Mrs. D. was there, leaning on her cane. She taught the kids drama. Paul had her class first thing in the morning and he was never a morning person. But in high school, he usually had the lead in shows, and spent a lot of time working tech, so frequently on school nights he would be at the theatre long hours and just not make it to class. I remember when he showed up on time on a day when he was supposed to give a monologue, and when Mrs. D came to his name on the list she said "Well, I know Paul isn't here, so let's move on..." and was surprised when Paul announced he was there.
At one point she told him, "Paul, you've missed class 32 times, I just can't give you an A." He accepted the B with good graces.
Good old Mrs. D. I can't remember how long ago she retired, but it was fun to see her again.
JC was there. I remember when she and her husband used to choreograph DCOC shows, and they used to give ballroom dancing lessons to people who wanted to attend a big fancy ball that was given to support the Arts in Davis. We always wondered about her husband. They had a couple of kids, but he did set of a lot of people's gay-dars. He died several years ago. I hardly recognized her when I saw her on stage, only because I was able to look at her name tag. She was there, hand in hand, with a hunk almost young enough to be her son. Good going, JC. Time for a bit of happiness for you.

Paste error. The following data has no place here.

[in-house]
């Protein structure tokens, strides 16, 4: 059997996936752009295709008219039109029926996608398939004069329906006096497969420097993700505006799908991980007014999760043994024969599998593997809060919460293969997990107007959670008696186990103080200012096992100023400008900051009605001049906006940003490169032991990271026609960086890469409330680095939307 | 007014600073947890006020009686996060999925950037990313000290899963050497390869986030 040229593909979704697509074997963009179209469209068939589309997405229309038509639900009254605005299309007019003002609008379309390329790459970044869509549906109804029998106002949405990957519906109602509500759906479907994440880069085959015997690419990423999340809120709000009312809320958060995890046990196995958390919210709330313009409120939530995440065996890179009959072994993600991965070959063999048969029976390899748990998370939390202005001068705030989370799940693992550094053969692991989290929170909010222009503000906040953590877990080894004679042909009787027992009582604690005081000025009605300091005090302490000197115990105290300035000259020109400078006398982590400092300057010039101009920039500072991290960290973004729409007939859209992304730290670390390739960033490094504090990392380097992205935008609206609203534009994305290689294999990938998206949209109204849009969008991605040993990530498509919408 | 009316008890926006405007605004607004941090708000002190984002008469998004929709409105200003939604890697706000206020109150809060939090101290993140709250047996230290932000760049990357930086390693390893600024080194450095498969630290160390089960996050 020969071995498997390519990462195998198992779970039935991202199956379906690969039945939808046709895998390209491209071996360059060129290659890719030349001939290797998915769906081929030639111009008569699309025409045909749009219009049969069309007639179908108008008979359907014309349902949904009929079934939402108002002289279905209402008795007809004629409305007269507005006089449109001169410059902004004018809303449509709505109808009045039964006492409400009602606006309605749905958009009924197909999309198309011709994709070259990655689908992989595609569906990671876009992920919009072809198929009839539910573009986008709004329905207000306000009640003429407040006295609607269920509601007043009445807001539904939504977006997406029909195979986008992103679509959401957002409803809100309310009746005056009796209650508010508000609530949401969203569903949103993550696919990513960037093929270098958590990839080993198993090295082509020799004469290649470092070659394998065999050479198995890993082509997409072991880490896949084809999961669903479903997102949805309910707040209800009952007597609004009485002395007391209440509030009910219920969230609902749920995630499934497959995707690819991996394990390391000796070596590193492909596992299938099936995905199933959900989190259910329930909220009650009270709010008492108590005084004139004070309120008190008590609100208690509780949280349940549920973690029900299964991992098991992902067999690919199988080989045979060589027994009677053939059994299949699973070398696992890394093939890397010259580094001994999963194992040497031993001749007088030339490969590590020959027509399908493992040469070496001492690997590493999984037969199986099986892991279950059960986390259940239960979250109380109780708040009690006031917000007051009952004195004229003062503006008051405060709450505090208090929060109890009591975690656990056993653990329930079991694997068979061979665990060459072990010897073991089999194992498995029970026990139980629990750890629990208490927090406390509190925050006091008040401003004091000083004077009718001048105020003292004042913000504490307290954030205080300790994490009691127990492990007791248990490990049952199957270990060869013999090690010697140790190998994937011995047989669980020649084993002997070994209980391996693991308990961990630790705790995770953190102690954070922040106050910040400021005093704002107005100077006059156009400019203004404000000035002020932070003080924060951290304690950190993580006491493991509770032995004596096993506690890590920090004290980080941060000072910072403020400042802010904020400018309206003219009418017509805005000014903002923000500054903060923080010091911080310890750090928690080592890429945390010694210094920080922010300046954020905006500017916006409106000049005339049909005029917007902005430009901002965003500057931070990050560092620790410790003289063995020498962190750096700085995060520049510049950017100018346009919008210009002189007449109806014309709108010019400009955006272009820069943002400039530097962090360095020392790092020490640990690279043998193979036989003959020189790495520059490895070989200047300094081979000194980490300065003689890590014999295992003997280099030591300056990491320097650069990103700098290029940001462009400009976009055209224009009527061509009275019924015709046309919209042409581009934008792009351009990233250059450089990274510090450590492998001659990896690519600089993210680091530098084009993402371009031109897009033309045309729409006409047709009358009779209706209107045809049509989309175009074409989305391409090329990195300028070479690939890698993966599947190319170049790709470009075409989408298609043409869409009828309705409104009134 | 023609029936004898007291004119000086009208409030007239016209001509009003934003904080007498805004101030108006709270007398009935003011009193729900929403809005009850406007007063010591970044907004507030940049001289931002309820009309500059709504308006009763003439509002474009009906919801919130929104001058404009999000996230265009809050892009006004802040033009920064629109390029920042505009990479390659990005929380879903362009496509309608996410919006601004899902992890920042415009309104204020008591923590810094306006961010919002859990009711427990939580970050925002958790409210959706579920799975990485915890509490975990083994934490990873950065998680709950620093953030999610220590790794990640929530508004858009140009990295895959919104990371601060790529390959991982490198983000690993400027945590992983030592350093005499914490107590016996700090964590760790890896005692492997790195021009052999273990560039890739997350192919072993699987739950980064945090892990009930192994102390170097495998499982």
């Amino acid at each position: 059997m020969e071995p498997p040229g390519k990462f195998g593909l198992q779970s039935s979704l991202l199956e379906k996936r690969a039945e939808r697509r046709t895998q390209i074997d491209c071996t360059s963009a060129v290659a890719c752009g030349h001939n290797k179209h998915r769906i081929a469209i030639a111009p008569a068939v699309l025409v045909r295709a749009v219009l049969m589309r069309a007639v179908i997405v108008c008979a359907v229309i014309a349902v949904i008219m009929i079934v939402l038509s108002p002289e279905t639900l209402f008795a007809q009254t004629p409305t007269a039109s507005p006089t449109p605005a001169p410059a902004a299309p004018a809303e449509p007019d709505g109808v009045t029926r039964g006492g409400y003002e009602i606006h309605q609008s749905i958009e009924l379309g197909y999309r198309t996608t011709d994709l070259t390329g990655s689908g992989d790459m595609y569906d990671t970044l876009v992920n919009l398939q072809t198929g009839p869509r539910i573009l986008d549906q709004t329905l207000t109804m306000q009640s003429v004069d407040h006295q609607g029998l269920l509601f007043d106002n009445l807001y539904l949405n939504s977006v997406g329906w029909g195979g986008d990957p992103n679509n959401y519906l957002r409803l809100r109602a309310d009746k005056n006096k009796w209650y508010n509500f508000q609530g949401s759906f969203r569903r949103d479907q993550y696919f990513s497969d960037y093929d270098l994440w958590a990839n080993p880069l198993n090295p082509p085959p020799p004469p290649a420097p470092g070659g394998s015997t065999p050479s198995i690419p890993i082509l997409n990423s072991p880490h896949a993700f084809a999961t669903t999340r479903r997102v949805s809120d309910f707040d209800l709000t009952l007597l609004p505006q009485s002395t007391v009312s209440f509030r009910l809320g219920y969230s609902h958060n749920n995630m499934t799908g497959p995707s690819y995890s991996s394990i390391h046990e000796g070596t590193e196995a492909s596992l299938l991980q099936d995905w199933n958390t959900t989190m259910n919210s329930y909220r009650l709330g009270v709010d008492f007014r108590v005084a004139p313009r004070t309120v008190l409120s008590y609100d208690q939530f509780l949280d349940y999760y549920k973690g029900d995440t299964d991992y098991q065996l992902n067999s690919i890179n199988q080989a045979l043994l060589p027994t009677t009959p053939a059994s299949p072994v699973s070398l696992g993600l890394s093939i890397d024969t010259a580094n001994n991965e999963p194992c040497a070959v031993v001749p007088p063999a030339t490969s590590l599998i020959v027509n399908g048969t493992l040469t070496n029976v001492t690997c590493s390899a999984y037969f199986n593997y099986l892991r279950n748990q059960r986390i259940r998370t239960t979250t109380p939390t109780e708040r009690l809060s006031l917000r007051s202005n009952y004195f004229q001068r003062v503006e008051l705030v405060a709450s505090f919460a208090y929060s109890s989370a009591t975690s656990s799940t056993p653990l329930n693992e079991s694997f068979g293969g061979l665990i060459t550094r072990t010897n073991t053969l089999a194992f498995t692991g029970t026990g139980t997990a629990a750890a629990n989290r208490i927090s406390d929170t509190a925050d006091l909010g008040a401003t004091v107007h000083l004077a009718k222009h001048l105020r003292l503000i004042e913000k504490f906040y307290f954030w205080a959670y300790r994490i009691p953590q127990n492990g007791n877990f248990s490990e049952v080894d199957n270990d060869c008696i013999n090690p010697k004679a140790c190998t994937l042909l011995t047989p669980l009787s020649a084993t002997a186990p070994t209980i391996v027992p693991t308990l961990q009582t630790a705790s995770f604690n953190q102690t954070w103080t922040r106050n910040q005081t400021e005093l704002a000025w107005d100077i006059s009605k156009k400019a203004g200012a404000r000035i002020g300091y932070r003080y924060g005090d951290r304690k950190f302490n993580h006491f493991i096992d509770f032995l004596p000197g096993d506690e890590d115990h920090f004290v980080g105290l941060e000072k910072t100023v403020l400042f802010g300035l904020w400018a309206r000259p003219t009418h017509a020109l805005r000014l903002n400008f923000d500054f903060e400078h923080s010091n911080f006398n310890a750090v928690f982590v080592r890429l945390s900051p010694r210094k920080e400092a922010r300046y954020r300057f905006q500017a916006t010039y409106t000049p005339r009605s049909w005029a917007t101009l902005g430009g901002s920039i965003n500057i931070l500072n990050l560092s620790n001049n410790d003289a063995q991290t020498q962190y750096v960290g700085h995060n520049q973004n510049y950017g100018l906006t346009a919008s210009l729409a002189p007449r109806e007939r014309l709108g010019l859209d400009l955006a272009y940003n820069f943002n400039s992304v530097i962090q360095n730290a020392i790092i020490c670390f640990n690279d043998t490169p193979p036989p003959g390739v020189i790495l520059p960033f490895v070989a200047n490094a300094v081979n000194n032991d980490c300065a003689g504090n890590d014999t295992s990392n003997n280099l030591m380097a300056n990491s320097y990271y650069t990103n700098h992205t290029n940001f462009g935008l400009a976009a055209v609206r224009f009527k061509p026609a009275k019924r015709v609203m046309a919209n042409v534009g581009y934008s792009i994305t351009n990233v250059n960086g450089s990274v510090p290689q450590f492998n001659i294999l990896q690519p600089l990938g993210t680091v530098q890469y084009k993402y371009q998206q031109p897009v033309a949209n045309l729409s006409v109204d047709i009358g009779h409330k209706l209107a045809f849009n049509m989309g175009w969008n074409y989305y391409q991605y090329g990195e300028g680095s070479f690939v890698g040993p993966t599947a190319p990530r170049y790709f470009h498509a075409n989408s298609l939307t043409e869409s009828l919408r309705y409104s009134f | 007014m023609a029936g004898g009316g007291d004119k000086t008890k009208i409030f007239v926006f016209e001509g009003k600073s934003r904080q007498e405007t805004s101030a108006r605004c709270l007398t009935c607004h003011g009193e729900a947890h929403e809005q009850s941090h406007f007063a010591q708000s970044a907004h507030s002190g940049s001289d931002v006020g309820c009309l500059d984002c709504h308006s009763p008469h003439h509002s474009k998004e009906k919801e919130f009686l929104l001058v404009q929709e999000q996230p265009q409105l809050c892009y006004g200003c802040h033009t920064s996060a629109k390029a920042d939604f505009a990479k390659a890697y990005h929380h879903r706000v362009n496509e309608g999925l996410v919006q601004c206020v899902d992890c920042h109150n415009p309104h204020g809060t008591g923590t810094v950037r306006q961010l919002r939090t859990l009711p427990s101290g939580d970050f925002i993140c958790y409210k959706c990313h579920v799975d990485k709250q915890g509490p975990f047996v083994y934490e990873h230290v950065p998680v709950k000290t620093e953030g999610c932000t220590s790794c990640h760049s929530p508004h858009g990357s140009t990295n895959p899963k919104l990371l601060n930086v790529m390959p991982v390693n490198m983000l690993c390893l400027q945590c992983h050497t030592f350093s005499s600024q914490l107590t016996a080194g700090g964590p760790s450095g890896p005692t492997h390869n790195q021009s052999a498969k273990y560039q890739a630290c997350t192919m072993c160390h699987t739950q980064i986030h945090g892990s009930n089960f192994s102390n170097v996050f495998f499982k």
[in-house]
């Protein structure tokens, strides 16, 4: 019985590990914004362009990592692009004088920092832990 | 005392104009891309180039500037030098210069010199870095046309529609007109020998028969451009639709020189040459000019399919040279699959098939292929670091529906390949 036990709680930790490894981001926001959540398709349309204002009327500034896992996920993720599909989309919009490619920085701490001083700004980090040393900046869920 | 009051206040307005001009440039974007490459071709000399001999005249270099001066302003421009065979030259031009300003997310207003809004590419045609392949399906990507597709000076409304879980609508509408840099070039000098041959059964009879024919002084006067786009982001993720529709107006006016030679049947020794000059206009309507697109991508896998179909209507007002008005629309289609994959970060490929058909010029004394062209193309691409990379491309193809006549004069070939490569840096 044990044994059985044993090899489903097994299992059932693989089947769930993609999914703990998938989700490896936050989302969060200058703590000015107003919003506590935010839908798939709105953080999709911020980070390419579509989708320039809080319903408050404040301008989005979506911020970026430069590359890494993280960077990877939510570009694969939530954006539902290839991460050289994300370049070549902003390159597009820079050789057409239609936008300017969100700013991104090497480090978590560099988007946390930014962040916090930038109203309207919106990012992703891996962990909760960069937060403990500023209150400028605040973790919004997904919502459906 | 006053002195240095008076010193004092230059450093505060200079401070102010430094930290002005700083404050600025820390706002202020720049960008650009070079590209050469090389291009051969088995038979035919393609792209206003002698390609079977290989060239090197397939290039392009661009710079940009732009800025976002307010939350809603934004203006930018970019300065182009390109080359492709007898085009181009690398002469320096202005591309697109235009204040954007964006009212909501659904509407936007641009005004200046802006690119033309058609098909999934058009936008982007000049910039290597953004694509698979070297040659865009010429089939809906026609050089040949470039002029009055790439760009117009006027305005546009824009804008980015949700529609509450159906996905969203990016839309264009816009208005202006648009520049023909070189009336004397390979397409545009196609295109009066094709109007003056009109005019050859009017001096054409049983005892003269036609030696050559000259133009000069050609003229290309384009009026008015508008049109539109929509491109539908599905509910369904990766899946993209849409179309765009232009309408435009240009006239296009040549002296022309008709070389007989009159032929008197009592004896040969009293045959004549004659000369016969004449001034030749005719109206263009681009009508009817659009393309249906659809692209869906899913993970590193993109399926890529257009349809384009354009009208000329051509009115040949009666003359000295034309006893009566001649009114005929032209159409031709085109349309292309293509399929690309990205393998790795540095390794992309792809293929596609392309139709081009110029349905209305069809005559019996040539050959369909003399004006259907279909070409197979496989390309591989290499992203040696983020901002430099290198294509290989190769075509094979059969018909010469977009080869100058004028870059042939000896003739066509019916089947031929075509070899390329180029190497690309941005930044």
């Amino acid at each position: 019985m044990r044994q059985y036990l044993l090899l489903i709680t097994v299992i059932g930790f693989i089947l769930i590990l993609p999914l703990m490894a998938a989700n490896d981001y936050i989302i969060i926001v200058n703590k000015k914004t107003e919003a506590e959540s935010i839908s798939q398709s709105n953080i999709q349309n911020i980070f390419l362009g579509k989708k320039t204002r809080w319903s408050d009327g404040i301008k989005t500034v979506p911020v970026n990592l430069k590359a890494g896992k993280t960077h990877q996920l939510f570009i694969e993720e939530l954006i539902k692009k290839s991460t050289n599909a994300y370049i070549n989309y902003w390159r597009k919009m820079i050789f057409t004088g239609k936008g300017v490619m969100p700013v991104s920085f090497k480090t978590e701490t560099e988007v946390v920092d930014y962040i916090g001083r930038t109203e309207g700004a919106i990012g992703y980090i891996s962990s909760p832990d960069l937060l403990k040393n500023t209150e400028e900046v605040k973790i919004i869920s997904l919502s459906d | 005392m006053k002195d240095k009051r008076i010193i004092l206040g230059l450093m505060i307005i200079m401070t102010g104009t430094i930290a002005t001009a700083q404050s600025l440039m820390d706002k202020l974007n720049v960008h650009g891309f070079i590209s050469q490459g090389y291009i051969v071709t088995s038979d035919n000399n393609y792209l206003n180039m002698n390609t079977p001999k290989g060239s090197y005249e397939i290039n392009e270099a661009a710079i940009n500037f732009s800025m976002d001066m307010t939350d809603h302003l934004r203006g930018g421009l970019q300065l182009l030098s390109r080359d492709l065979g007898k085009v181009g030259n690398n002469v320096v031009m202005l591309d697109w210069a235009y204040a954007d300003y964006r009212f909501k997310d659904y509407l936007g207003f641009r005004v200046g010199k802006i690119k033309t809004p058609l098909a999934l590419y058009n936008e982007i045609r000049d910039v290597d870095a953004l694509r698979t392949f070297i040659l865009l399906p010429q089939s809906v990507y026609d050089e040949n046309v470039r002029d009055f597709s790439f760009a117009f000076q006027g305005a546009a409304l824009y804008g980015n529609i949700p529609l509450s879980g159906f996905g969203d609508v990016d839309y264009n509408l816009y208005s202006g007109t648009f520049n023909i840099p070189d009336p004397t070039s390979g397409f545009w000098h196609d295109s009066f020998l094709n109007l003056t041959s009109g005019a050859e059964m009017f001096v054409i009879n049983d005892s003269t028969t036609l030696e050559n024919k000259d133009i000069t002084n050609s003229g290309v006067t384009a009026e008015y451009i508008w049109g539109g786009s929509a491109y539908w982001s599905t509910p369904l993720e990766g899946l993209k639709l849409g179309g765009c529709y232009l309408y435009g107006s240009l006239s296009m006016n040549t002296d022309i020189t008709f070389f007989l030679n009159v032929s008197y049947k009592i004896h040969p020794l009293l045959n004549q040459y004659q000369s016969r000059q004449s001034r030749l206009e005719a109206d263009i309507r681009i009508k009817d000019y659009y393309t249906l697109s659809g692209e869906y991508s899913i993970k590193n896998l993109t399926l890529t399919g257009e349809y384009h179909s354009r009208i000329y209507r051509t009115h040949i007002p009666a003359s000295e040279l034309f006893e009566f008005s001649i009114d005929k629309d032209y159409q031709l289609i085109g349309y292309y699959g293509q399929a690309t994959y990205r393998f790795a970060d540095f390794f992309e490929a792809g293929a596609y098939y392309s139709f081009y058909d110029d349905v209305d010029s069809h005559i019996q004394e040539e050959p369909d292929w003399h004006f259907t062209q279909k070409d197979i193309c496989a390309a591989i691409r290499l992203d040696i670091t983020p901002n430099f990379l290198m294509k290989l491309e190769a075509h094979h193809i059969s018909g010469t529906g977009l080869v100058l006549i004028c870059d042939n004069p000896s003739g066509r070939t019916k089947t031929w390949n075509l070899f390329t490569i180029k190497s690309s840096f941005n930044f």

Dave was there. Dave the teacher who got kids motivated enough to give up their summers to perform Shakespeare in the park for free. Dave, who was one of Jeri's favorite teachers and who still asks about her fondly. Dave, father of more kids than we have. We used to go to church suppers (in the years when I "did" church) with his family, all our kids interacting together. His wife went through a lot of years of severe emotional problems but seems to be holding it together these days. Someone else we have known "a lifetime." He's a good guy. Was one of the nominees for Disney's Teacher of the Year several years ago. He didn't make it to the top, but he sure deserved whatever honors he got.
Linda had flown in and was there. She owns the funky theatre out in what used to be the outskirts of Davis. Our kids saw some of their first theatre there. I remember "I'm Sorry, the Bridge is Out, You'll Have to Spend the Night," and how the kids, especially David, who was the youngest, were a little nervous about seeing the monster-actors walking around in the theatre after the show.